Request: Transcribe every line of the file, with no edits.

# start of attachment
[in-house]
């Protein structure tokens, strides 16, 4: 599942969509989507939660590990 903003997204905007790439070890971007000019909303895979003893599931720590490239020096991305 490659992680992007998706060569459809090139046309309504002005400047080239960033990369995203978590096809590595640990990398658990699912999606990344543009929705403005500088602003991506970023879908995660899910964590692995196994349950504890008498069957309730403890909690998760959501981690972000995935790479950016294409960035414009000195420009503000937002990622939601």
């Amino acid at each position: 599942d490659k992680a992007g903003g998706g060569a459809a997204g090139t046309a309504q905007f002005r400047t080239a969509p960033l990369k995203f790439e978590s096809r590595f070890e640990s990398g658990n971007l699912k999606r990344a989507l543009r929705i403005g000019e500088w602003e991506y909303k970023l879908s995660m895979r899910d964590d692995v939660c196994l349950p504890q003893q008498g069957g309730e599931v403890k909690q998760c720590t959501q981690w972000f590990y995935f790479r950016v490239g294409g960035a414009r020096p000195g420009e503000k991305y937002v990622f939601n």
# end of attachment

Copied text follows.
[in-house]
């Protein structure tokens, strides 16, 4: 599942969509989507939660590990 903003997204905007790439070890971007000019909303895979003893599931720590490239020096991305 490659992680992007998706060569459809090139046309309504002005400047080239960033990369995203978590096809590595640990990398658990699912999606990344543009929705403005500088602003991506970023879908995660899910964590692995196994349950504890008498069957309730403890909690998760959501981690972000995935790479950016294409960035414009000195420009503000937002990622939601």
């Amino acid at each position: 599942d490659k992680a992007g903003g998706g060569a459809a997204g090139t046309a309504q905007f002005r400047t080239a969509p960033l990369k995203f790439e978590s096809r590595f070890e640990s990398g658990n971007l699912k999606r990344a989507l543009r929705i403005g000019e500088w602003e991506y909303k970023l879908s995660m895979r899910d964590d692995v939660c196994l349950p504890q003893q008498g069957g309730e599931v403890k909690q998760c720590t959501q981690w972000f590990y995935f790479r950016v490239g294409g960035a414009r020096p000195g420009e503000k991305y937002v990622f939601n």